I have no issue with bloggers making money. Most of us own our domain name and I see no reason not to run advertising to cover blog maintenance expenses (annual domain renewal, etc.) and make the teeniest amount of fun money too. But nowadays, so many blog posts read like thinly veiled advertising, because, well, that's what they are.
We're a people who love wanting things. From the time we were watching Saturday morning cartoons . . .
|Ahh, Gak Attack!|
|Actually, that wasn't a *good* burn . . .|
I suppose it was really only a matter of time before companies started ceasing the marketing opportunity that is bloggers. What better way to sell your product then to give blog readers a genuine endorsement from a voice they already know, like and trust? As a result: yet another medium becomes clogged with advertising.
I'm not really complaining - I just find it amazing that so many things in our culture can be boiled down to a sale. So many income opportunities for bloggers require us to wade through advertising. Several websites - SocialSpark, Blogger2Blogger - attempt to match bloggers with appropriate advertisers to write sponsored posts for pay. While Swagbucks isn't specifically for bloggers, this website where you earn points (aka Swagbucks) which can be redeemed for giftcards and other items of monetary worth, revolves around disseminating advertisers' messages. The more advertising I subject myself to, the more points I earn.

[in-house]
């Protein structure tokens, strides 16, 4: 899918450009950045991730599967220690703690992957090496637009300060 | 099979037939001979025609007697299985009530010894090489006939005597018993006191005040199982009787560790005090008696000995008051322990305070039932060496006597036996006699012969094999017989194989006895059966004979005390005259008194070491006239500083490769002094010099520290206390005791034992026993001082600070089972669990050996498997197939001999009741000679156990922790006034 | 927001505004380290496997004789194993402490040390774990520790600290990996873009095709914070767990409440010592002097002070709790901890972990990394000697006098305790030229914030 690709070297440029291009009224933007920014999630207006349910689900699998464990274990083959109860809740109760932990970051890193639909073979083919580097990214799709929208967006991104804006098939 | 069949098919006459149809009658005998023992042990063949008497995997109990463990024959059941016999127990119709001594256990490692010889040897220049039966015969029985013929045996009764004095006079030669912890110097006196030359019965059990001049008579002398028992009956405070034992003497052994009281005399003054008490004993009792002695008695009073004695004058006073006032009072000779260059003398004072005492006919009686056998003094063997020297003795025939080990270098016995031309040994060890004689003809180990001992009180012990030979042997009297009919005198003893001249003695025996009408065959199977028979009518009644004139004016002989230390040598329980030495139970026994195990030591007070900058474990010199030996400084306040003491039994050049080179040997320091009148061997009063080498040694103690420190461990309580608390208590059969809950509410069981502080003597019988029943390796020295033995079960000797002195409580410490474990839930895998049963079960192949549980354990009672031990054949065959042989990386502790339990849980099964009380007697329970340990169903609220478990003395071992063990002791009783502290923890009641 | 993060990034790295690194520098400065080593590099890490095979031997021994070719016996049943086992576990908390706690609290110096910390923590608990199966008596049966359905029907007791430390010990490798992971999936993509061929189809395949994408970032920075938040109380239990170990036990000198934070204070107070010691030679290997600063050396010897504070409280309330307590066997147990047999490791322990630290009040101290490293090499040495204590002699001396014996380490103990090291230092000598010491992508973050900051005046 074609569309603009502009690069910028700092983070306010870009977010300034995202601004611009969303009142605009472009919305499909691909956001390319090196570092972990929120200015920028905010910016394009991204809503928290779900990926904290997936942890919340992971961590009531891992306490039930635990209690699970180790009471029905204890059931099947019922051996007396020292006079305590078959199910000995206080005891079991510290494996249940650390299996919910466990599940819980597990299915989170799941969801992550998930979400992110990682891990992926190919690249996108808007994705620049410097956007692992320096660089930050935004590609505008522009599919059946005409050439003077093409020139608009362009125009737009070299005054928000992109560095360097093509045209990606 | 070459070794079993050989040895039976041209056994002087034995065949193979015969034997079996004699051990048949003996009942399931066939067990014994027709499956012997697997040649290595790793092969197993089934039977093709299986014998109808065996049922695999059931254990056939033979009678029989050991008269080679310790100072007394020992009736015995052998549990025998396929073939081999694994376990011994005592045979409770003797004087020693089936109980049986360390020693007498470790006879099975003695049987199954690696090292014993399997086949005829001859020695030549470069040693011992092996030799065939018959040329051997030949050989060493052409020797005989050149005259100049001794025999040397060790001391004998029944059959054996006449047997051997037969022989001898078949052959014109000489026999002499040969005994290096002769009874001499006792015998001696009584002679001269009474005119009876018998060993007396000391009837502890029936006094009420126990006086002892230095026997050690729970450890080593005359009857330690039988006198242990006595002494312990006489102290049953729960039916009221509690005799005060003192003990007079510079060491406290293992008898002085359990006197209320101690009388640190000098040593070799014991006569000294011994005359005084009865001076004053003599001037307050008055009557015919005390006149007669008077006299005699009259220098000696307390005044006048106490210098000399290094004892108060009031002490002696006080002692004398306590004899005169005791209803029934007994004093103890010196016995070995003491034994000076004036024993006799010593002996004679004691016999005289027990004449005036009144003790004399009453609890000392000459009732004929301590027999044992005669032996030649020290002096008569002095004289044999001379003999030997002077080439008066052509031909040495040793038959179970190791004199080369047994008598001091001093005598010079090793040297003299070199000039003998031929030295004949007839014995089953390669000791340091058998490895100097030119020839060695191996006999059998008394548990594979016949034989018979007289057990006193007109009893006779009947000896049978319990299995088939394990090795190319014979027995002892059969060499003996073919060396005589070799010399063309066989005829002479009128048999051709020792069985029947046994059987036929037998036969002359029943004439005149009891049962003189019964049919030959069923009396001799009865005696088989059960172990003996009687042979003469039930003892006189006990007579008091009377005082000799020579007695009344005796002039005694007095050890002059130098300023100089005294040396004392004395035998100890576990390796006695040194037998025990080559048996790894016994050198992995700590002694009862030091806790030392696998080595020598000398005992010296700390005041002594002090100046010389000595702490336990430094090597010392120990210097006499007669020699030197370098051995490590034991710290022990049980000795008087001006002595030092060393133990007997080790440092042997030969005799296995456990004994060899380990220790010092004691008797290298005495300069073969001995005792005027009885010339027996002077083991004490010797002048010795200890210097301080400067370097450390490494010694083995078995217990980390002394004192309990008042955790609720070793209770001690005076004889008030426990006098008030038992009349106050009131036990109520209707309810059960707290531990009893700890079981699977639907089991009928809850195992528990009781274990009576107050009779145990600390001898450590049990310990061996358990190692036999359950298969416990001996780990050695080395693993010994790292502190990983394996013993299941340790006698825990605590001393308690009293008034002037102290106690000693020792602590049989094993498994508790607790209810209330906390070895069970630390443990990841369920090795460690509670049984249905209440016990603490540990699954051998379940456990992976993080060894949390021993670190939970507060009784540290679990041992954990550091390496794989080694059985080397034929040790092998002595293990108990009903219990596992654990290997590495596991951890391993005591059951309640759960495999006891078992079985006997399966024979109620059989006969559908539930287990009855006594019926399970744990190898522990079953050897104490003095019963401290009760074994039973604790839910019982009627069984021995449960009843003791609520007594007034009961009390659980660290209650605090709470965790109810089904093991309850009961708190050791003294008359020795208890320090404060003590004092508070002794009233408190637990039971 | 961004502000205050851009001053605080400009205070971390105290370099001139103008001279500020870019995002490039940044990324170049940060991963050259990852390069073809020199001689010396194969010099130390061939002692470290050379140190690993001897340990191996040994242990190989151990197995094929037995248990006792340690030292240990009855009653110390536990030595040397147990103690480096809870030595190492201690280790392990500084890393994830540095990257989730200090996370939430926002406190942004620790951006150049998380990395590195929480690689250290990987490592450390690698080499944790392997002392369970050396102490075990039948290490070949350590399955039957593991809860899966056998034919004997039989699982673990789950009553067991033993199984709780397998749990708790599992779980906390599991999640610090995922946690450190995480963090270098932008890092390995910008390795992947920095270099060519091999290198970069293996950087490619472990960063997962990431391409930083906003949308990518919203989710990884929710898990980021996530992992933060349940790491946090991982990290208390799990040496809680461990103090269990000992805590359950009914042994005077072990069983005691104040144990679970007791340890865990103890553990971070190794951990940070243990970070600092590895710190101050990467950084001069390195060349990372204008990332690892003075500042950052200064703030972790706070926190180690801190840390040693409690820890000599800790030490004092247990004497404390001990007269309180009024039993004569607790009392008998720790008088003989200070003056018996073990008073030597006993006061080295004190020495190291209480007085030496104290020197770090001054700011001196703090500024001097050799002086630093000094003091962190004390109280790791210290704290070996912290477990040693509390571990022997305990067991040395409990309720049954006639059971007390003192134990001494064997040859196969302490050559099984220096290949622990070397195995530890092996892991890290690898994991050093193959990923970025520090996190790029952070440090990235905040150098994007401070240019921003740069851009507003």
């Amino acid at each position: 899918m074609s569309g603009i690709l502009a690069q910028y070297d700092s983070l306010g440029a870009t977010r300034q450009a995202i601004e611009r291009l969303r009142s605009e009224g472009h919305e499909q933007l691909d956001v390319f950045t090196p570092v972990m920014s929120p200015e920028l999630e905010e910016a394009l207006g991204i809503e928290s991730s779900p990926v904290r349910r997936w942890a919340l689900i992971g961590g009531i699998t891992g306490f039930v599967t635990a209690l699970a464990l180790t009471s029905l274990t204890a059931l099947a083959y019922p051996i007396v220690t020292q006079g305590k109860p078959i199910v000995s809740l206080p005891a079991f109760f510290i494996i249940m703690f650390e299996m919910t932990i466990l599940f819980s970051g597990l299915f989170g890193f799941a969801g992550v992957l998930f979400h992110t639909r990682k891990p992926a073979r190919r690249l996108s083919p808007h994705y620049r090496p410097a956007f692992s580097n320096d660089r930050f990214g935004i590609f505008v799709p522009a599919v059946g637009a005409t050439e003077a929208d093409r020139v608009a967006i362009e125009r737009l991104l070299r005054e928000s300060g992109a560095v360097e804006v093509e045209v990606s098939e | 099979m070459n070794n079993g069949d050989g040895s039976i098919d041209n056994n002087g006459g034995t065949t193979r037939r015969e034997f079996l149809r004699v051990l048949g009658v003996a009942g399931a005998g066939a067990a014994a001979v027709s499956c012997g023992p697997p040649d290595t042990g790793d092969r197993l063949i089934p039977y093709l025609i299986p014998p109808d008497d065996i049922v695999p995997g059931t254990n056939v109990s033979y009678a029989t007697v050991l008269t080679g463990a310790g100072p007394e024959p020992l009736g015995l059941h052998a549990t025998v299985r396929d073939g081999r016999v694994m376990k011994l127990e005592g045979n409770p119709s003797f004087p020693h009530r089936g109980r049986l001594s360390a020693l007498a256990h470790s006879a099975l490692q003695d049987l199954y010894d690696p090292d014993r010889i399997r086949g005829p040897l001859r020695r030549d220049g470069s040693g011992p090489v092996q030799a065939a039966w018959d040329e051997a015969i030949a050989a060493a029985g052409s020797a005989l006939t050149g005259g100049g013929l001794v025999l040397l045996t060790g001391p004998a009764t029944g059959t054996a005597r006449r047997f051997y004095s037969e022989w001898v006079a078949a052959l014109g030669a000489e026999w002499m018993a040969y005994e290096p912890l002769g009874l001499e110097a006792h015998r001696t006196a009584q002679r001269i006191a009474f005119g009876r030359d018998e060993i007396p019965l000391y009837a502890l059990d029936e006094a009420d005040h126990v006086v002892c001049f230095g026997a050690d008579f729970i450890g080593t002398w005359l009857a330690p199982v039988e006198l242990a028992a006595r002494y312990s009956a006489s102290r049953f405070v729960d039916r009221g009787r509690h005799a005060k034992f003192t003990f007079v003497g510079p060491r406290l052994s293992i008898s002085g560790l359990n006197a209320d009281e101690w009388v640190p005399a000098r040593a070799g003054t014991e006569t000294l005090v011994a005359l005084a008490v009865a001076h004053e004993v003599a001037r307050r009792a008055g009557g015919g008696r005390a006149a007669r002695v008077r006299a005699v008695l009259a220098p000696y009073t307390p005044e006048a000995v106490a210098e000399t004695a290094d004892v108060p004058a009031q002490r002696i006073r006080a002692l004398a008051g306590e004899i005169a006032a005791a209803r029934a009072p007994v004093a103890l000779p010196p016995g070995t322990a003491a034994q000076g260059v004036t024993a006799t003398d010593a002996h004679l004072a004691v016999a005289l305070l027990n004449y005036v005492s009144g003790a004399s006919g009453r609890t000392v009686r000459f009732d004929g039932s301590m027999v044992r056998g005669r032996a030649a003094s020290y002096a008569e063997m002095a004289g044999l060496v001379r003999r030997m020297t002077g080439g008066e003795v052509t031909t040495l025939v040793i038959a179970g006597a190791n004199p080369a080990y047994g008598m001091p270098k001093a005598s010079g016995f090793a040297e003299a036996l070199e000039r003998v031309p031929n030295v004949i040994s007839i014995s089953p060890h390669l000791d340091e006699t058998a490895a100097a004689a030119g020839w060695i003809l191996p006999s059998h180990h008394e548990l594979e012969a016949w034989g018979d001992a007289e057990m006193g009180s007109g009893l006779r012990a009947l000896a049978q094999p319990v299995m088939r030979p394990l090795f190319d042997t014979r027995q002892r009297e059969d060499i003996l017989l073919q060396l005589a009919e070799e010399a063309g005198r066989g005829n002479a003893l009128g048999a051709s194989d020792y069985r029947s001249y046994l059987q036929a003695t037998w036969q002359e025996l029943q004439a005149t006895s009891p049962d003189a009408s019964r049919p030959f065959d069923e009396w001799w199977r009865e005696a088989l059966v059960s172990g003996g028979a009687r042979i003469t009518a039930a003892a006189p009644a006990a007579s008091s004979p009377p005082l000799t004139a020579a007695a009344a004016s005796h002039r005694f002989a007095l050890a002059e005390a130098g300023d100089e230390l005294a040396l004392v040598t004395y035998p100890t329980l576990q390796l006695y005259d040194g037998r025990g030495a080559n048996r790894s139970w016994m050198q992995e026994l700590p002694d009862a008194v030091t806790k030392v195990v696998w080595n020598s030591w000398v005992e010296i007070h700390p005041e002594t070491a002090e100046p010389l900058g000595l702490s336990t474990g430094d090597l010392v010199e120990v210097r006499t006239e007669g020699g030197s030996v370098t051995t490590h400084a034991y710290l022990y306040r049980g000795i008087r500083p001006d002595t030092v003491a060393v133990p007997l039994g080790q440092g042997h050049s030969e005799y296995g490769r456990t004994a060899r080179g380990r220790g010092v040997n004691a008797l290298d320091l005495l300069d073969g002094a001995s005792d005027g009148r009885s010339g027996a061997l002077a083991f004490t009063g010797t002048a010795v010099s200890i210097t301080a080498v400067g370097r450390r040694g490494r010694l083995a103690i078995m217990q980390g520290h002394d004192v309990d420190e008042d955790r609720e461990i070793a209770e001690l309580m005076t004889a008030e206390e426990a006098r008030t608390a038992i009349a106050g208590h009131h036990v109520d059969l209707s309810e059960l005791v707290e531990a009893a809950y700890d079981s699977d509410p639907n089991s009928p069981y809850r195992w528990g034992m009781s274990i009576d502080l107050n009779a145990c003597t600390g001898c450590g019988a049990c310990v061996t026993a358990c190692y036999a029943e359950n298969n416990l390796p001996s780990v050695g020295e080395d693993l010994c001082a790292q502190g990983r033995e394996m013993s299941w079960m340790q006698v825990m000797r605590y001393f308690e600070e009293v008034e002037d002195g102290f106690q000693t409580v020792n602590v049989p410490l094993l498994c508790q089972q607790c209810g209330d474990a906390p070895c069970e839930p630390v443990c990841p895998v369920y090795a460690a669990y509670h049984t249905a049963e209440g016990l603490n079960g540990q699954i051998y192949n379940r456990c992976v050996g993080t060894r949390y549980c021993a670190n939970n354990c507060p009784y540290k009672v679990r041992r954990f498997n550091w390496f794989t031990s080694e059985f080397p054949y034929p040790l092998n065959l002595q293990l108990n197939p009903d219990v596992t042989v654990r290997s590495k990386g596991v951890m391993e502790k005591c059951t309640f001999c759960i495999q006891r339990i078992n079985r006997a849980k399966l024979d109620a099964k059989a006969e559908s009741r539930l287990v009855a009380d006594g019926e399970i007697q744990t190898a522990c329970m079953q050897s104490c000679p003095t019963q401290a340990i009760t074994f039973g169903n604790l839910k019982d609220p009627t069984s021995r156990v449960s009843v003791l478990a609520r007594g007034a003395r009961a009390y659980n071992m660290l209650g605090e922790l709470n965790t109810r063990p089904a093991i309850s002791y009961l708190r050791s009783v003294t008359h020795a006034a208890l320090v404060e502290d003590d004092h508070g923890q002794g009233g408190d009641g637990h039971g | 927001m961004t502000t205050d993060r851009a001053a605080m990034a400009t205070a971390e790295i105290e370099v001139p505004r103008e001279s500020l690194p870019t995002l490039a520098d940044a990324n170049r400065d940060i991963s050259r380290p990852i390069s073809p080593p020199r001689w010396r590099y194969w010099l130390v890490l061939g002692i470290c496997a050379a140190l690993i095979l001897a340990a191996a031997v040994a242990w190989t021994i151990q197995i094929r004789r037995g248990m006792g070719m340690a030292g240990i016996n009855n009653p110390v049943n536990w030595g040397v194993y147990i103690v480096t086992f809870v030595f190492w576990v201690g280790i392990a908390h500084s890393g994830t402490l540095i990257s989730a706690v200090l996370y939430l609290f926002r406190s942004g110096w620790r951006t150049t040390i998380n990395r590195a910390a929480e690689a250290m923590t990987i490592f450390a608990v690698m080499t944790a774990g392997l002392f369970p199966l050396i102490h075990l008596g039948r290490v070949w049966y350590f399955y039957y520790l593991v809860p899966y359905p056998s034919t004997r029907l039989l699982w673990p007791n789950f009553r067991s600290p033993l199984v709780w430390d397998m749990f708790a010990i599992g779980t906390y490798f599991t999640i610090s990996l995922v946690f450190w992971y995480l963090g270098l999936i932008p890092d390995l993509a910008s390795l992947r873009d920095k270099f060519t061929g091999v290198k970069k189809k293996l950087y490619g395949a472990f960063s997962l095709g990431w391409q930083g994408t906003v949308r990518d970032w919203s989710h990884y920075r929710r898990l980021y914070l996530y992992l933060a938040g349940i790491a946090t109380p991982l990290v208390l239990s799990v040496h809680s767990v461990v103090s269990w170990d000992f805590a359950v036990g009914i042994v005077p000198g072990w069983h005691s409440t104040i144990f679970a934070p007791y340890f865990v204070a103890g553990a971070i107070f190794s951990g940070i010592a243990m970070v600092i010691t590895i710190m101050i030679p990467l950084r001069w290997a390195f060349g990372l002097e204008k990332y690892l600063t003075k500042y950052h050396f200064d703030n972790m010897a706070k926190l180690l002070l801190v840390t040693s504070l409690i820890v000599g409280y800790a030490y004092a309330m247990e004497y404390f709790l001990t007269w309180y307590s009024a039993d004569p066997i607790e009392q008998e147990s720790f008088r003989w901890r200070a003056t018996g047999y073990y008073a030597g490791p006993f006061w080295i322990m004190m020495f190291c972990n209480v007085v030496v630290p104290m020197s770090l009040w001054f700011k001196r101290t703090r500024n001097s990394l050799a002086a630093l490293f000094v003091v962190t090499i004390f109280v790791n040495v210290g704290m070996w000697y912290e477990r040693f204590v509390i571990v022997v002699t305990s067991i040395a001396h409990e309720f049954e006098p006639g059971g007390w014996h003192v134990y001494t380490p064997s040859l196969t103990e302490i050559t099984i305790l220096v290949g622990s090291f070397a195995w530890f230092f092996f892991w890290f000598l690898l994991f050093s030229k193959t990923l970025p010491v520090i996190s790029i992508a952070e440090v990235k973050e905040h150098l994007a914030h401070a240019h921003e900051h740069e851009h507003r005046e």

(By the way, if you're not using Swagbucks, it really is a great way to earn points towards things like Amazon gift cards since you get awarded points simply for searching the internet and you can pick and choose how you use the site.)
I like to think I can outsmart the advertising. For some reason, I think recognizing the advertising makes me impervious to it. But who's to say that it isn't sinking in on some subliminal level? If I did have a cat, maybe I would buy Friskies cat food, just because that's the ad I see the most?
We're a culture centered around creating desire: for things we don't need, for things we can't afford. How many people have a Pinterest pinboard simply entitled "Want"? Pinterest itself is really just a place where we all gather to look at things we might want to have. I've always liked window shopping, so I like Pinterest a great deal. But really, it's just advertising, isn't it? Again, it all boils down to the sale of those shoes, the click on that backlink to the blog with the cool craft or recipe on it.
And when advertising starts to blend seamlessly into the content I would read anyway, I start to wonder: Am I seeing through the advertising, or is the advertising seeing through me?